purpose of comparison of the phytochemical constituents with that
of the methanolic extract.


Phytochemical screening

Chemical tests were carried out on the aqueous and methanolic
extracts for the qualitative determination of phytochemical
constituents as described by Harborne (1973), Trease and Evans
(1989) and Sofowora (1993). Total phenolic content was
determined using Folin-Ciocalteau reagent as previously described
(McDonald et al., 2001). Total phenol value was expressed as mg/g
gallic acid equivalent.


DPPH radical scavenging activity

The ability of the extract to scavenge DPPH radical was determined
according to the method described by Mensor et al. (2001). One ml
of a 0.3 mM DPPH methanol solution was added to a solution of the
extract or standard (250 g/ml, 2.5 ml) and allowed to react at room
temperature for 30 min. The absorbance of the resulting mixture
was measured at 518 nm and converted to percentage antioxidant
activity (AA %). Methanol (1.0 ml) plus extract solution (2.5 ml) was
used as a blank. 1 ml of 0.3 mM DPPH plus methanol (2.5 ml) was
used as a negative control. Solution of gallic acid served as positive
control.


Reductive potential

This was determined according to the method of Oyaizu (1986).
The extract or standard (100 g/ml) was mixed with phosphate
buffer and potassium ferricyanide. The mixture was incubated at
50C for 20 min. Tricloroacetic acid (10%, 2.5 ml) was added to the
mixture. A portion of the resulting mixture was mixed with FeCl3
(0.1%, 0.5 ml) and the absorbance was measured at 700 nm in a
spectrophotometer. Higher absorbance of the reaction mixture
indicates higher reductive potential.


Statistical analysis

Data were expressed as mean SEM. A one-way analysis of
variance was used to analyze data. P<0.5 represented significant
difference between means (Duncans multiple range test).


RESULTS AND DISCUSSION

Table 1 shows the phytochemicals detected in C. odorata
leaf extract. Tests for tannins, steroids, terpenoids, flavor-
noids and cardiac glycosides were positive in both met-
hanolic and aqueous extracts. Alkaloids were detected
only in the methanolic extract. Phenolics, alkaloids, terpe-
noids and cardiac glycosides detected in the extracts are
compounds that have been documented to possess
medicinal properties and health-promoting effects (Salah
et al., 1995; Del-Rio et al., 1997; Okwu, 2004; Liu, 2004).
The total phenolic content in the methanolic extract was
0.01 0.00 mg/gGAE; a rather low value. Phenolics are
the largest group of phytochemicals and have been said
to account for most of the antioxidant activity of plant
extracts (Thabrew et al., 1998).
The result of the DPPH scavenging assay is shown in
Figure 1. The percentage antioxidant activity of C. odora-
Akinmoladun et al 193



0
10
20
30
40
50
60
70
80
90
CO GA AA
%

A
A
*
# #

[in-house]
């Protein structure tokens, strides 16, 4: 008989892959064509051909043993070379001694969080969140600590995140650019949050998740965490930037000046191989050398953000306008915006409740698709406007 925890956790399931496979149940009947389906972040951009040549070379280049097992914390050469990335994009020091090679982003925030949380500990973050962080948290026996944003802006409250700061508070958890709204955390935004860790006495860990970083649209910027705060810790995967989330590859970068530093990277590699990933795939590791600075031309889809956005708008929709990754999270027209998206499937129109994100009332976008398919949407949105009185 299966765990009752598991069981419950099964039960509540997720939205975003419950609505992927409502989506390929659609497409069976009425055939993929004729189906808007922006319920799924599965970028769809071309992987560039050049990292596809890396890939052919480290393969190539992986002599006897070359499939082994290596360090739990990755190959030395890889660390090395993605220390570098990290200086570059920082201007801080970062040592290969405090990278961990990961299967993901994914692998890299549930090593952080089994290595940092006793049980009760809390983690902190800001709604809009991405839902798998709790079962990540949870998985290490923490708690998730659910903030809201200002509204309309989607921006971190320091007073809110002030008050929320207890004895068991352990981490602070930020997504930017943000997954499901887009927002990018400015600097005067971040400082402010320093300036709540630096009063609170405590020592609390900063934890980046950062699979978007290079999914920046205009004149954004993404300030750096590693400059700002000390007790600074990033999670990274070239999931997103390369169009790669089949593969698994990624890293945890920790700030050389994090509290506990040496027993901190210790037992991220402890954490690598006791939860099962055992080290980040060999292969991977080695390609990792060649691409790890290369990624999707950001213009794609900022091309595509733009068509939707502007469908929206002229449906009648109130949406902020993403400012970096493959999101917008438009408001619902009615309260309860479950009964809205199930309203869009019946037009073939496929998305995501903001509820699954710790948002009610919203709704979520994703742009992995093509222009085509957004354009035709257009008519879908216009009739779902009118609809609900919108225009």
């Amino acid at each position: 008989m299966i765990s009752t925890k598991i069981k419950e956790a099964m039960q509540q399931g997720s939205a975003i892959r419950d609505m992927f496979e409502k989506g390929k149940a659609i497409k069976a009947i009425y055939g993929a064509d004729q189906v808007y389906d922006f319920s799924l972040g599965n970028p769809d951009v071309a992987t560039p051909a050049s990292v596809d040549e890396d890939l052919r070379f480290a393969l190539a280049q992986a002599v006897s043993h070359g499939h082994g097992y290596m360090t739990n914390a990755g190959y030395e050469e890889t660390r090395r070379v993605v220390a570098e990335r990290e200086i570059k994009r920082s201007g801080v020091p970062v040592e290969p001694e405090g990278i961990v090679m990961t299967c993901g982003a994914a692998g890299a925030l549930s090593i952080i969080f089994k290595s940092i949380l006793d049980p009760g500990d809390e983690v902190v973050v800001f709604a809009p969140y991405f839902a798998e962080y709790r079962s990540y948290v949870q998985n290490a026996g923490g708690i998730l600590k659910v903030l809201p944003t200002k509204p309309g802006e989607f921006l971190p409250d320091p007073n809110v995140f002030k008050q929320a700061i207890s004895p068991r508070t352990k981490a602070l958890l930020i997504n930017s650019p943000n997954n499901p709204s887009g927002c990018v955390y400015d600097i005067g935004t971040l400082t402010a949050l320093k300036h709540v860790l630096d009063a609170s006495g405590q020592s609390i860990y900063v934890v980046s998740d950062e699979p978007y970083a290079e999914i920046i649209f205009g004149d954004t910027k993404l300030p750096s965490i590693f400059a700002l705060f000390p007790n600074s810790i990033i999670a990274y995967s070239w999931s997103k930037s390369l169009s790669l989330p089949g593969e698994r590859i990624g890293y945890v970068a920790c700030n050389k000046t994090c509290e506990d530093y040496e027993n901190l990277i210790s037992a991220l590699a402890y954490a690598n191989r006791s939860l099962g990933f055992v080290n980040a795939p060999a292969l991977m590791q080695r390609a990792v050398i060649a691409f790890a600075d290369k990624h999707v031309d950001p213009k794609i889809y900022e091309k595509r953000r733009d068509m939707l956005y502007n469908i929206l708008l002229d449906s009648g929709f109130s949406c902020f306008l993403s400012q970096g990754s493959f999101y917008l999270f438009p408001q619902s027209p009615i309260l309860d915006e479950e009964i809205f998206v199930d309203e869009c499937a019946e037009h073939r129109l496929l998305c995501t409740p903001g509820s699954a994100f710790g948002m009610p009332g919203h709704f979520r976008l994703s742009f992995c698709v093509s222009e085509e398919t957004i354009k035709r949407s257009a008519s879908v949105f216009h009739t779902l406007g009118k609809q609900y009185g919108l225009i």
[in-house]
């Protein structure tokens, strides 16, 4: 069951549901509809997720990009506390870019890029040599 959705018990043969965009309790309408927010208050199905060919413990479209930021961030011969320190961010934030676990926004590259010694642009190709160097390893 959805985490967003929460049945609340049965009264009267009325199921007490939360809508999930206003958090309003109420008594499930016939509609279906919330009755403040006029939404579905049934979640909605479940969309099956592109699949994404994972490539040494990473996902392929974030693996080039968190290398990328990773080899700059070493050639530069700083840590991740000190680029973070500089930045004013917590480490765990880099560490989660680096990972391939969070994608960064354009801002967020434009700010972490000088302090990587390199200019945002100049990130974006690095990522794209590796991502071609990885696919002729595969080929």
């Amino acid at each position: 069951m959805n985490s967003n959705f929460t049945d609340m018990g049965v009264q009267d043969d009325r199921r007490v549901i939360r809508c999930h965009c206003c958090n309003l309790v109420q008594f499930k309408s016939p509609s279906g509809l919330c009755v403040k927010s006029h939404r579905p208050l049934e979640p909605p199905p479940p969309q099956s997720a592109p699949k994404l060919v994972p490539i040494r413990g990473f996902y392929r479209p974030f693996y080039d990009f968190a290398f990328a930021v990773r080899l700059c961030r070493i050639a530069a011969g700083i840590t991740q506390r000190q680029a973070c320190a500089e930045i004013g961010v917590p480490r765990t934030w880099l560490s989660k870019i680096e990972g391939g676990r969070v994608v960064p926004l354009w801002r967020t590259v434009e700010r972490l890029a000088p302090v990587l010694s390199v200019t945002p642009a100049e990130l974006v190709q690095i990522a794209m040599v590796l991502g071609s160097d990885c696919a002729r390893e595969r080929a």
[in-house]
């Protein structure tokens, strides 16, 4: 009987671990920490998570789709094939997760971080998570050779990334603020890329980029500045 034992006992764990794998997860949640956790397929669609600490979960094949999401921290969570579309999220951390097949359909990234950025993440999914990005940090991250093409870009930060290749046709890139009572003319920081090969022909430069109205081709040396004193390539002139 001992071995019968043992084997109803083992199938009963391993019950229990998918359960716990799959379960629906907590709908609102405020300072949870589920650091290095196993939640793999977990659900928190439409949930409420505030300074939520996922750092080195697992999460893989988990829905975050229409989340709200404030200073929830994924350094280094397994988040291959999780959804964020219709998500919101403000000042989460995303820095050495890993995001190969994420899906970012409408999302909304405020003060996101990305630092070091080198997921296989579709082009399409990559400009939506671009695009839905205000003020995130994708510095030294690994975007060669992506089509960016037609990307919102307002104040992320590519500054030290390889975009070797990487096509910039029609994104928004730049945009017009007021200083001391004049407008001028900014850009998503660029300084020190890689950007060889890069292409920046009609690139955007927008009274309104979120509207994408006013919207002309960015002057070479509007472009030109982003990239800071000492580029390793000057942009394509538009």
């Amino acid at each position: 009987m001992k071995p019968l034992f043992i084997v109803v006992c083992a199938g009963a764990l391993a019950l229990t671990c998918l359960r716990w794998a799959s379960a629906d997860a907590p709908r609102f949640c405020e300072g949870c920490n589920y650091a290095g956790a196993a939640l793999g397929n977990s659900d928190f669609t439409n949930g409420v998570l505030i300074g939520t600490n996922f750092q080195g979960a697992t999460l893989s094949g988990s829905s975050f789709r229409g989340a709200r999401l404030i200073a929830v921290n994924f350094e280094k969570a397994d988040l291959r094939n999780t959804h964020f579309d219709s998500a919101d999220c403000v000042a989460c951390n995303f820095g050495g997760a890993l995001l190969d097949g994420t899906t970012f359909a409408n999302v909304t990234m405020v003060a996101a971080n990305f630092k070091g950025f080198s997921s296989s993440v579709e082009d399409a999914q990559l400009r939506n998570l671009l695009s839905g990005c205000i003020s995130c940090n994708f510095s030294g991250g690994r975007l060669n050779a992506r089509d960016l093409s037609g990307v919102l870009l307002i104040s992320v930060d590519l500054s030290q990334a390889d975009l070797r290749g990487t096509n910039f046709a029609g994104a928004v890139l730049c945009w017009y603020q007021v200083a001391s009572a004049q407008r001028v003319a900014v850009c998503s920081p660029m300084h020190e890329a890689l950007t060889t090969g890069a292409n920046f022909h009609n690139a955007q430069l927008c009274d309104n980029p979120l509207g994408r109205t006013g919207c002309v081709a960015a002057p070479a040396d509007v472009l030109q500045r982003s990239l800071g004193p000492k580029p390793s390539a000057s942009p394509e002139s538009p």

Figure 1. Antioxidant activity of CO compared with some standards. CO,
Chromolaena odorata; GA, gallic acid; and AA, ascorbic acid.
#
Not significantly
different, P>0.05 and *Significantly different, P<0.001.


0 0.2 0.4 0.6 0.8 1 1.2
AA
CO
Reductive Potential
`
*
#


Figure 2. Reductive potential of Chromolaena odorata. AA, Ascorbic acid; and
CO, Chromolaena odorata. *
#
Significantly different (P<0.001).



ta is about a third of the value for gallic acid and ascorbic
acid while the reductive potential is about a fifth of the
value for ascorbic acid. These values are appreciable
enough for a plant that has been tagged as an obnoxious
weed.
The relatively low values for the percentage antioxidant
activity (Figure 1) and the reductive potential (Figure 2)
are in harmony with the finding that a strong positive
association exists between total phenolic content and
DPPH scavenging effect and also between total phenolic
content and reductive potential (Miliauskas et al., 2004) ).
Low values in some antioxidant assays do not imply low
value in all other assays since many antioxidant assays
show no correlation (Schaich, 2006). Result of a parti-
cular antioxidant assay depends on the chemistry of the
assay and the nature and combination of bioactive princi-
194 Sci. Res. Essays



ples in the material under investigation.
Emerging trends in antioxidant research point to the
fact that low levels of phenolics (and other phytochemi-
cals) and low values of antioxidant indices in plants do
not translate to poor medicinal properties. Mineral ele-
ments, other secondary plant metabolites not detected or
evaluated and vitamins contribute to the synergy of phy-
tochemicals that confer medicinal properties on plants.
The present investigation indicates that though C. odora-
ta has been described as a plant of low economic value,
it is not worthless. Its use in traditional medicine attests to
this. There are prospects for its commercial utilization
especially in view of its abundant and widespread nature.
The toxic compounds in the plant could be removed
through appropriate extraction and processing methods
making extracts and products from the plant safe for the
utilization of animal and man. Control of this invasive and
notorious weed has been unsuccessful. Finding ways of
profitably utilizing it may be the best option left. Further
work is in progress in our laboratory along these lines.